Forum for Science, Industry and Business

Sponsored by:     3M 
Search our Site:

 

Viruses can jump between primates and humans

25.08.2006
Viruses that jump the species barrier between monkeys and humans can harm both people and animals, and we should take steps to reduce the risk of virus transmission. That's the message running through the September issue of the American Journal of Primatology, a special issue on disease risk analysis edited by a primate expert at the University of Washington.

The special issue covers a range of topics, including an estimate of the viral transmission risk for visitors to a monkey temple in Indonesia, and a study showing how methods to limit contact between monkeys and humans can reduce the risk of transmission between the species. Other researchers describe how human viruses infecting monkeys and apes can wreak havoc on those animals' populations.

"Viruses are already jumping the species barrier and affecting both people and animals, and there is the potential for much worse," explained Dr. Lisa Jones-Engel, a research scientist in the Division of International Programs at the UW's Washington National Primate Research Center and guest editor for the journal's special issue. "It's especially cause for concern in Asia, where people and monkeys have so much interaction, and there has been little research done on this topic."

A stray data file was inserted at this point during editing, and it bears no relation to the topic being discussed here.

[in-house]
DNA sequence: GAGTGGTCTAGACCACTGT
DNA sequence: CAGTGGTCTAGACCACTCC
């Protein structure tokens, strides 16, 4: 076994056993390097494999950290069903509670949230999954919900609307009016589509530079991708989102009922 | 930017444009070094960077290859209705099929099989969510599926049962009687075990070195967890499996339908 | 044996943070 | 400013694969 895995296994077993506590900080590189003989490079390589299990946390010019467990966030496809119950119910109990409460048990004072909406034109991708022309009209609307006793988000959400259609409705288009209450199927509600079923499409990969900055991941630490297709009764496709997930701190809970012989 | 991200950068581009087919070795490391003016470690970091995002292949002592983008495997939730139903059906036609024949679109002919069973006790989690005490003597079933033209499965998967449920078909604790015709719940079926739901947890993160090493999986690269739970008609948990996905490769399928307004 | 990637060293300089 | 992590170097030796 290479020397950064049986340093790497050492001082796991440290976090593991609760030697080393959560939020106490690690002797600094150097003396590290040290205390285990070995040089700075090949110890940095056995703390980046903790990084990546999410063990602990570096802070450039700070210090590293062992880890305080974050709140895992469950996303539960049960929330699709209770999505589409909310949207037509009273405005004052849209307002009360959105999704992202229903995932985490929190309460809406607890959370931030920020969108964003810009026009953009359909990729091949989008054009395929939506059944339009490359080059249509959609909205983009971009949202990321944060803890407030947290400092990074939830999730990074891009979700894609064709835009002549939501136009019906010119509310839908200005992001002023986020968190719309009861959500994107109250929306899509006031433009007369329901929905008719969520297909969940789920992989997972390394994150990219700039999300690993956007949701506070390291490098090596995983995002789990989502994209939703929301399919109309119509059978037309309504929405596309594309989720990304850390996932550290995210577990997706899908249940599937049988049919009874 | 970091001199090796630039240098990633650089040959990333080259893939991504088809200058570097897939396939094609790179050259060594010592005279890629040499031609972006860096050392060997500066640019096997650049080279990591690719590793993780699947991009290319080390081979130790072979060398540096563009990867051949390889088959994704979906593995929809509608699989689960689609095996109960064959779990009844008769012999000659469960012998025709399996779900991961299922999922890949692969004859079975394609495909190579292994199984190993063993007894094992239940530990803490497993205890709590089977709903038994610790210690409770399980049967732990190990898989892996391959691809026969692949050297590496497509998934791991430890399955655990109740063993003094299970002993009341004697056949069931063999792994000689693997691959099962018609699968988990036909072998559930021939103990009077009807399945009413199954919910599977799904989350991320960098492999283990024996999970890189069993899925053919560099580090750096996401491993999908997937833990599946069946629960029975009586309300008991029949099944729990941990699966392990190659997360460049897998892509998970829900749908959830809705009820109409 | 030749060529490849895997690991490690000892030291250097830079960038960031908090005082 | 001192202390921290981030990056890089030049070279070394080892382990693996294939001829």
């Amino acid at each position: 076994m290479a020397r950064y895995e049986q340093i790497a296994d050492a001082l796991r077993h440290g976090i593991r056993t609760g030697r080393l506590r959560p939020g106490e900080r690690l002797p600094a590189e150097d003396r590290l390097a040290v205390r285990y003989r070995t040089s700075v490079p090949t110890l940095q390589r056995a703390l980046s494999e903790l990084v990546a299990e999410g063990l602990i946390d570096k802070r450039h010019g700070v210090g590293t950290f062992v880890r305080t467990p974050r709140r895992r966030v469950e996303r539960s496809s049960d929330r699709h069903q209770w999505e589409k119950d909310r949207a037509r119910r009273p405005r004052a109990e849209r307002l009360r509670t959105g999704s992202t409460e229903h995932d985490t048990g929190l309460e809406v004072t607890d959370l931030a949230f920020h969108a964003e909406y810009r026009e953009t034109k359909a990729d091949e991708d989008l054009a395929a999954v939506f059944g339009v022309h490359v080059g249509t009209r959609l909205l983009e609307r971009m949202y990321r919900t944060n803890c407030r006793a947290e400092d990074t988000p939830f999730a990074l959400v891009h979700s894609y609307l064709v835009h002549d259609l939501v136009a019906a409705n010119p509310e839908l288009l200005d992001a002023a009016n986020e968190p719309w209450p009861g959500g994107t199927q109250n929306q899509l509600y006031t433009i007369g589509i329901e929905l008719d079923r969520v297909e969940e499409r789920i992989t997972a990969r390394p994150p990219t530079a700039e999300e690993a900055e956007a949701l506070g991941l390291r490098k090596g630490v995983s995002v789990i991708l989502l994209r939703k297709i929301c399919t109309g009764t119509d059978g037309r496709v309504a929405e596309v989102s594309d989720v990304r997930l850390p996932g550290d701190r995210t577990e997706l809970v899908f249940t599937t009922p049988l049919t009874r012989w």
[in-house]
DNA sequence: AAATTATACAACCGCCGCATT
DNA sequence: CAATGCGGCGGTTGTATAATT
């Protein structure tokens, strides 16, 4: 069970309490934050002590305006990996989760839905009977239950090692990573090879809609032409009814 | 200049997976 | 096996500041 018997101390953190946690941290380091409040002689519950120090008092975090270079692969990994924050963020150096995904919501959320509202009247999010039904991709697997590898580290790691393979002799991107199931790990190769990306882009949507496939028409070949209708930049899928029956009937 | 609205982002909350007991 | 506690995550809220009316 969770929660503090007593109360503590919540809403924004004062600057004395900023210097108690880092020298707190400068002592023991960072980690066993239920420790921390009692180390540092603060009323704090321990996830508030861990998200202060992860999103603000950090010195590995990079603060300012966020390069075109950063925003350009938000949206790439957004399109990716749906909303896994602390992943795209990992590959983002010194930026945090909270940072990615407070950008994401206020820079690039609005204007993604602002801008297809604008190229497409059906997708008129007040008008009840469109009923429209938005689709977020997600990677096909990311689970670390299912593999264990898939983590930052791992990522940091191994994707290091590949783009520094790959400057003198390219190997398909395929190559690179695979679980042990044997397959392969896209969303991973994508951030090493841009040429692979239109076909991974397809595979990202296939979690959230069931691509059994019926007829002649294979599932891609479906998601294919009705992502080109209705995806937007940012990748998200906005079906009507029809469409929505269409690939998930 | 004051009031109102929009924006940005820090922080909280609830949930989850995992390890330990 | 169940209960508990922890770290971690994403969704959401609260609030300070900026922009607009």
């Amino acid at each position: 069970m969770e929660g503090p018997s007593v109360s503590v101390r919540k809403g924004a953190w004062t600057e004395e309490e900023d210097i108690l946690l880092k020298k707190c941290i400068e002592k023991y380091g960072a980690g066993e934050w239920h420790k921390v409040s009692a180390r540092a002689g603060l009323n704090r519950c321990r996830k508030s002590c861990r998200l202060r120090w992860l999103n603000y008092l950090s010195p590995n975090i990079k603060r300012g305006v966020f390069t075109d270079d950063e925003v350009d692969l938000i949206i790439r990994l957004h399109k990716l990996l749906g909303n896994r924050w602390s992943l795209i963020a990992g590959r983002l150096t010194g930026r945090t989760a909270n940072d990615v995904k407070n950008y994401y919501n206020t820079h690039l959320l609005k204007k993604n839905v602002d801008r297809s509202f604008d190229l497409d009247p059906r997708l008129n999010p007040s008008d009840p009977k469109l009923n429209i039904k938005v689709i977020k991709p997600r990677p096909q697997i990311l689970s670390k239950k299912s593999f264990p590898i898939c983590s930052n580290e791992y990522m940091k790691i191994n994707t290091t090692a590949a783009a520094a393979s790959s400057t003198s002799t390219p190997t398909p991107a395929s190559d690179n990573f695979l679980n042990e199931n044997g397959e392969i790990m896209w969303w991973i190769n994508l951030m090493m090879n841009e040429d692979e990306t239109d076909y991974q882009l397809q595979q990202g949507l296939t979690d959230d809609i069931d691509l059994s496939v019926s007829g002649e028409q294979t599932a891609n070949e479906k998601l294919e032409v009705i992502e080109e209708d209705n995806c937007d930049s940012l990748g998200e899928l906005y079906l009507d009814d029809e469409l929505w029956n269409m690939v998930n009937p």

Scientists believe that HIV, the virus that causes AIDS, started out as simian immunodeficiency virus (or SIV), and jumped to humans decades ago when African bush meat hunters became infected by the monkeys they were hunting for food. Other viruses, like influenza, have also jumped species barriers with frightening results. In one article, researchers estimate that about six people out of every thousand who visit a monkey temple in Bali, Indonesia, will be infected with simian foamy virus (SFV) from a monkey bite. SFV is a primate retrovirus that so far has not been shown to cause disease in humans. Monkey temples are religious sites that have become gathering spots for populations of wild macaque monkeys fleeing deforested areas.